With the No. 18 pick the Predators chose Pickard, a 6-foot-2, 222-pound goalie. He was rated as the No. 1 defensive goaltender in terms of rankings. He played for the Tri-City Americans of the Western Hockey League this past season, the same team that produced Montreal Canadiens goaltender Carey Price.
“I played with Carey for a couple of years,” Pickard said. “It is an unbelievable compliment to be compared to him. We both try to carry ourselves in goal in a calm, cool and relaxed way.
“I didn’t really know where I would be picked. It’s a great honor. The Predators are a great organization. They have good goaltending and a great goaltending coach in Mitch Korn.”
The move bolsters the Predators goaltending. Pickard, the first goaltender picked, was 46-12-4 last season with a 2.32 goals against and a .918 save percentage.
“Pickard, in our minds, is the best goalie in the draft,” Poile said. “He is a big guy. He has huge hands.
“You don’t know whether it is fair or not but he has been compared to Price. We are really happy with him.”
Wilson and Pickard are long-time friends. Wilson is expected to play for the U.S.A. in the World Juniors and Pickard is expected to play for Canada .
“They have been best friends,” Poile said. “That is pretty intriguing that the two first round picks are best friends.”
Pickard admitted that being picked to play for the same team as his best friend made it even more special.
“I moved to Winnipeg when I was 9 and even though we are separated during the winter we have been best friends,” Pickard said. “Our families are really close. When I heard my named called I hugged my parents and then Colin came over and gave me a huge hug.”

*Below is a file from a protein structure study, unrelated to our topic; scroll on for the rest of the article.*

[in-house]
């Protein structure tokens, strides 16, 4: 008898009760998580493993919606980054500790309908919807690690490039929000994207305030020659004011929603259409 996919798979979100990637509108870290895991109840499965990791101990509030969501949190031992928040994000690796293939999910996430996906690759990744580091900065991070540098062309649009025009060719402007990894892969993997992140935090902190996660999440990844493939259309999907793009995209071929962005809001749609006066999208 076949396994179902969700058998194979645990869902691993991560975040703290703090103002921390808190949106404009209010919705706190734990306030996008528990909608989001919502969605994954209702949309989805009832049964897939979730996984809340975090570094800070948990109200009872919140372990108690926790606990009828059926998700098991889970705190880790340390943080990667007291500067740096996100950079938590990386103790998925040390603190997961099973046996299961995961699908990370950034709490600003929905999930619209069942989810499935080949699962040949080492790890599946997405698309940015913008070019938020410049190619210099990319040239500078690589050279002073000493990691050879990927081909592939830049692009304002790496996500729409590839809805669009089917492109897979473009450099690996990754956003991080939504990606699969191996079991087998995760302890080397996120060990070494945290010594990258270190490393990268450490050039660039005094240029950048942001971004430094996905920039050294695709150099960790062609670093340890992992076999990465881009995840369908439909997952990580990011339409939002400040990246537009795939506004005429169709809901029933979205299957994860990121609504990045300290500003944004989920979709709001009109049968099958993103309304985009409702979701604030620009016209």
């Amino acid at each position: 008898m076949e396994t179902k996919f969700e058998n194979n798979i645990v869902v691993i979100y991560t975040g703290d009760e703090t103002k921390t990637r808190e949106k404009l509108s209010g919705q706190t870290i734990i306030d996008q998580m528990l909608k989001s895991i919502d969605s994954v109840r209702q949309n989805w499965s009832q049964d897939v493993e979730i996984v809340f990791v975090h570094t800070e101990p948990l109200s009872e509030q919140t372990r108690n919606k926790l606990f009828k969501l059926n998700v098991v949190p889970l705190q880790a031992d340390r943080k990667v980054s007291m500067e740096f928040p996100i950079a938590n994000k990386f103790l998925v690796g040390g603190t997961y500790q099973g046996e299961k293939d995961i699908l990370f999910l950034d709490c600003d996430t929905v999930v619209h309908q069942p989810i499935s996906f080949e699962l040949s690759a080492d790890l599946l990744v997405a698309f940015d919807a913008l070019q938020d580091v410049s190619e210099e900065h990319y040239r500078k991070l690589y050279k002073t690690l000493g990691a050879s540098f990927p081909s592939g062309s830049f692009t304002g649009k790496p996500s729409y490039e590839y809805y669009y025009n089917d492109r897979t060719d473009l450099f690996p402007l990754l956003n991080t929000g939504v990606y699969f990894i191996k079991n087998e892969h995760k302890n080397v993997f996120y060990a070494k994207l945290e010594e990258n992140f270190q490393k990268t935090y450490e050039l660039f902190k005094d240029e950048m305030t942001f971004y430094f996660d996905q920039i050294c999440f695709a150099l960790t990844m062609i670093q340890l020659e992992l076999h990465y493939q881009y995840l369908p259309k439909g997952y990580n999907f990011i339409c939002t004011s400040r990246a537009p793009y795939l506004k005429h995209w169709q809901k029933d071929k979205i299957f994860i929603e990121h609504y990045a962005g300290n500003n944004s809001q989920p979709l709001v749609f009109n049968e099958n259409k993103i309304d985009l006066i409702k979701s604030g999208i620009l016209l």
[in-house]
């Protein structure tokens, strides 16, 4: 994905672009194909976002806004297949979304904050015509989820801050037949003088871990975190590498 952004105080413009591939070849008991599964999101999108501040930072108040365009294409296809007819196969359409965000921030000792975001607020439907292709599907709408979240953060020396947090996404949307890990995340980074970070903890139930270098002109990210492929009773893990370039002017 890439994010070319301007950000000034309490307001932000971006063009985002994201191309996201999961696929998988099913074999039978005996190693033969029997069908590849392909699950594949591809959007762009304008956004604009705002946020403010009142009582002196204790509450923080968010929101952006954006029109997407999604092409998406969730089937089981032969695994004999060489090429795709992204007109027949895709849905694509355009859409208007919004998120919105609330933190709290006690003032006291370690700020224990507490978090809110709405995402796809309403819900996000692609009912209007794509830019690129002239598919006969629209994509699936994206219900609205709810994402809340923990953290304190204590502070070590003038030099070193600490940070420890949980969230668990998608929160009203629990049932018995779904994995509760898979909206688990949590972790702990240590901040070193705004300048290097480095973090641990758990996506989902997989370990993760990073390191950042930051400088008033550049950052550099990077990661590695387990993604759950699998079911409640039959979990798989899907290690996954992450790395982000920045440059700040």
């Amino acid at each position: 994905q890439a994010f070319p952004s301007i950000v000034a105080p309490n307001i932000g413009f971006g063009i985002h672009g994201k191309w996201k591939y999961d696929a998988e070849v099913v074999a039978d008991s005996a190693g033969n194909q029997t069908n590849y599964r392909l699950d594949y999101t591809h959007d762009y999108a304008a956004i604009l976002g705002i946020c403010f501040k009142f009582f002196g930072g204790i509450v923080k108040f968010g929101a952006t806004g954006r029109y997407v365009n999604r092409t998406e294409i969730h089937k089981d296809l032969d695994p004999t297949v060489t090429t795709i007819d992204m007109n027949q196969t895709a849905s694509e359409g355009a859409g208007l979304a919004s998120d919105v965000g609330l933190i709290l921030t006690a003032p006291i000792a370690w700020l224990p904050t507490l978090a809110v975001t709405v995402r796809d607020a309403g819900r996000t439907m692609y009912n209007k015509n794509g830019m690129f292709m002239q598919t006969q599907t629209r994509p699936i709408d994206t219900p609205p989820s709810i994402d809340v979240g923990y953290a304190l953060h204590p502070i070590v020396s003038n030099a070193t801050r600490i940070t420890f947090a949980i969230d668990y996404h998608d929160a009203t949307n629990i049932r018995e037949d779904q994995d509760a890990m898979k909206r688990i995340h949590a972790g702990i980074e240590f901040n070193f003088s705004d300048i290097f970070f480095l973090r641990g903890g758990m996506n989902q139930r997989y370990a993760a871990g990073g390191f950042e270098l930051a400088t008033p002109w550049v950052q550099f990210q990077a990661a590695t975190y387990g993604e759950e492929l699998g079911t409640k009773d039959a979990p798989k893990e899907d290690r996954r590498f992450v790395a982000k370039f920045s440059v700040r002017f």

The Predators have been one of the busier teams at the draft at the Scotiabank Center . Thursday afternoon they sent left winger Darcy Hordichuk to the Carolina Hurricanes for a conditional fifth round pick in the 2009 draft.
ELLIS THRILLED: It was truly the icing on the birthday cake for Nashville Predators goaltender Dan Ellis.
Thursday Ellis turned 28 years of age. He celebrated with his family and friends in Omaha, Neb., but his agent had the biggest present of the day.
Ellis has agreed to a two-year deal worth a total of $3.5 million with $1.5 million in 2008-2009 and $2 million for the 2009-2010 season. Ellis, who had appeared in only one NHL game before last season, made $500,000 for the Predators.
“Everything has worked out perfectly,” Ellis said. “To sign a two-year, one-way contract is something that I had never ever signed before. To do it with a team that I accomplished something special with was even better.”
The Predators faced a difficult situation at the goaltender position. They already had Chris Mason locked in for a two-year extension at $3 million a year which starts with the 2008-2009 season.
With the St. Louis Blues agreeing to trade for Mason in exchange for a fourth-round pick in last weekend’s NHL Entry Draft in Ottawa, Ontario, the opportunity to seal a deal with Ellis opened up.
If the Predators had not signed Ellis he would have been an unrestricted free agent again July 1. Poile indicated earlier in the week that he did not expect to sign Ellis before the start of the free agency period.